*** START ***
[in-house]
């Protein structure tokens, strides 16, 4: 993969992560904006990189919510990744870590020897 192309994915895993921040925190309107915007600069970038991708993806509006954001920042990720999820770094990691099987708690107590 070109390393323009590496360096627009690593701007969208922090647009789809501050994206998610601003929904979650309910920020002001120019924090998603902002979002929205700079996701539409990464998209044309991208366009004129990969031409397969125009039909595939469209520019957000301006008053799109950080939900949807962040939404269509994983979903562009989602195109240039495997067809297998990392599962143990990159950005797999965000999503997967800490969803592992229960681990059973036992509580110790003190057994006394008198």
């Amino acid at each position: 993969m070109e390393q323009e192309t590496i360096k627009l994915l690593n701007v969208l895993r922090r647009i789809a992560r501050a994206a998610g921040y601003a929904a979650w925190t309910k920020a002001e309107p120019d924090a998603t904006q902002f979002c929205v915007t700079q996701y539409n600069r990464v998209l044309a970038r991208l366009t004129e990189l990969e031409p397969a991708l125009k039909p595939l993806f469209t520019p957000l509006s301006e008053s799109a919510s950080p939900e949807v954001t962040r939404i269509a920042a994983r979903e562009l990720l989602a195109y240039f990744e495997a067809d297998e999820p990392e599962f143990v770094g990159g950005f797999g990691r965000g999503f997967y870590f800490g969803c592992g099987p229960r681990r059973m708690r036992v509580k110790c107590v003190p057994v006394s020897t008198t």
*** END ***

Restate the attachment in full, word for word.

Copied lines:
[in-house]
């Protein structure tokens, strides 16, 4: 993969992560904006990189919510990744870590020897 192309994915895993921040925190309107915007600069970038991708993806509006954001920042990720999820770094990691099987708690107590 070109390393323009590496360096627009690593701007969208922090647009789809501050994206998610601003929904979650309910920020002001120019924090998603902002979002929205700079996701539409990464998209044309991208366009004129990969031409397969125009039909595939469209520019957000301006008053799109950080939900949807962040939404269509994983979903562009989602195109240039495997067809297998990392599962143990990159950005797999965000999503997967800490969803592992229960681990059973036992509580110790003190057994006394008198």
């Amino acid at each position: 993969m070109e390393q323009e192309t590496i360096k627009l994915l690593n701007v969208l895993r922090r647009i789809a992560r501050a994206a998610g921040y601003a929904a979650w925190t309910k920020a002001e309107p120019d924090a998603t904006q902002f979002c929205v915007t700079q996701y539409n600069r990464v998209l044309a970038r991208l366009t004129e990189l990969e031409p397969a991708l125009k039909p595939l993806f469209t520019p957000l509006s301006e008053s799109a919510s950080p939900e949807v954001t962040r939404i269509a920042a994983r979903e562009l990720l989602a195109y240039f990744e495997a067809d297998e999820p990392e599962f143990v770094g990159g950005f797999g990691r965000g999503f997967y870590f800490g969803c592992g099987p229960r681990r059973m708690r036992v509580k110790c107590v003190p057994v006394s020897t008198t």